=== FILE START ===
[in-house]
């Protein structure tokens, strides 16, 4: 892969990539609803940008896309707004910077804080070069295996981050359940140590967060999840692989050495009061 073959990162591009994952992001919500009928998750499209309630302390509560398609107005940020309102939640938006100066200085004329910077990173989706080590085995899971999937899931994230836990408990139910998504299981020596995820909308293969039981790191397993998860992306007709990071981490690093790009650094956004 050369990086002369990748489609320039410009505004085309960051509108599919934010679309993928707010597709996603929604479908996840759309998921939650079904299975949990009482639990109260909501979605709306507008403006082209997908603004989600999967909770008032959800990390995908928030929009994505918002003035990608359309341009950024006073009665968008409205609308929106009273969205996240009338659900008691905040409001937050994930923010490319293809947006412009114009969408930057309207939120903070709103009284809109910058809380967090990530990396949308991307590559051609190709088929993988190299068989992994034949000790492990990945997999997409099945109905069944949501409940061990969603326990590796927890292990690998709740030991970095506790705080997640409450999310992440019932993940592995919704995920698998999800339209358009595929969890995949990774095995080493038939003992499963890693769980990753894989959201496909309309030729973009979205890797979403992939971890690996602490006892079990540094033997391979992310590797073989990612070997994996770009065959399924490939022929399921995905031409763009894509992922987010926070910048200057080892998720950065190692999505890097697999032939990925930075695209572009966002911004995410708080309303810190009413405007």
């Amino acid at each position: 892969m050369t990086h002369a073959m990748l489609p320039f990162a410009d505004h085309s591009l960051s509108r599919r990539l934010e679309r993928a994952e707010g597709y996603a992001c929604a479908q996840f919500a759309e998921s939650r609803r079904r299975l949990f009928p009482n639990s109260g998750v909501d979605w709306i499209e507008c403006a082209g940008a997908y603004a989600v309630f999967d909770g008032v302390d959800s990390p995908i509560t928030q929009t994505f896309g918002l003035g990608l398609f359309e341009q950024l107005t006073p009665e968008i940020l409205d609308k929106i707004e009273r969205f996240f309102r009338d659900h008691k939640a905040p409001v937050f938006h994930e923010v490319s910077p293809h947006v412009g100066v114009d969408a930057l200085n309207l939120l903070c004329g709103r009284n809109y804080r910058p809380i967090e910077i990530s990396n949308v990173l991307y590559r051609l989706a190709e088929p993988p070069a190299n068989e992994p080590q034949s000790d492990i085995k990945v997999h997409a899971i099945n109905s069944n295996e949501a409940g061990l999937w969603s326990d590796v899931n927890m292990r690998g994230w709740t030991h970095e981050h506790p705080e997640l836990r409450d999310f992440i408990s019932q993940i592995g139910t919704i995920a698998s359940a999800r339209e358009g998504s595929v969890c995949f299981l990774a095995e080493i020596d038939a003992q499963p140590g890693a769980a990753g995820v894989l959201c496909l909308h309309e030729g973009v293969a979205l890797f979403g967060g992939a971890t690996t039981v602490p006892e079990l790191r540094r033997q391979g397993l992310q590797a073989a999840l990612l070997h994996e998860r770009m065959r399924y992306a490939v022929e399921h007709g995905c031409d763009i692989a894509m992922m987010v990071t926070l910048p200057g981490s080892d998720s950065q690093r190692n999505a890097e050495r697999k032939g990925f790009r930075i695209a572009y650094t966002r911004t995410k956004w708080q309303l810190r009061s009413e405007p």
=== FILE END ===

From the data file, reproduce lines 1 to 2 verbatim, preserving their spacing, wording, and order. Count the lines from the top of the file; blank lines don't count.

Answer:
[in-house]
């Protein structure tokens, strides 16, 4: 892969990539609803940008896309707004910077804080070069295996981050359940140590967060999840692989050495009061 073959990162591009994952992001919500009928998750499209309630302390509560398609107005940020309102939640938006100066200085004329910077990173989706080590085995899971999937899931994230836990408990139910998504299981020596995820909308293969039981790191397993998860992306007709990071981490690093790009650094956004 050369990086002369990748489609320039410009505004085309960051509108599919934010679309993928707010597709996603929604479908996840759309998921939650079904299975949990009482639990109260909501979605709306507008403006082209997908603004989600999967909770008032959800990390995908928030929009994505918002003035990608359309341009950024006073009665968008409205609308929106009273969205996240009338659900008691905040409001937050994930923010490319293809947006412009114009969408930057309207939120903070709103009284809109910058809380967090990530990396949308991307590559051609190709088929993988190299068989992994034949000790492990990945997999997409099945109905069944949501409940061990969603326990590796927890292990690998709740030991970095506790705080997640409450999310992440019932993940592995919704995920698998999800339209358009595929969890995949990774095995080493038939003992499963890693769980990753894989959201496909309309030729973009979205890797979403992939971890690996602490006892079990540094033997391979992310590797073989990612070997994996770009065959399924490939022929399921995905031409763009894509992922987010926070910048200057080892998720950065190692999505890097697999032939990925930075695209572009966002911004995410708080309303810190009413405007």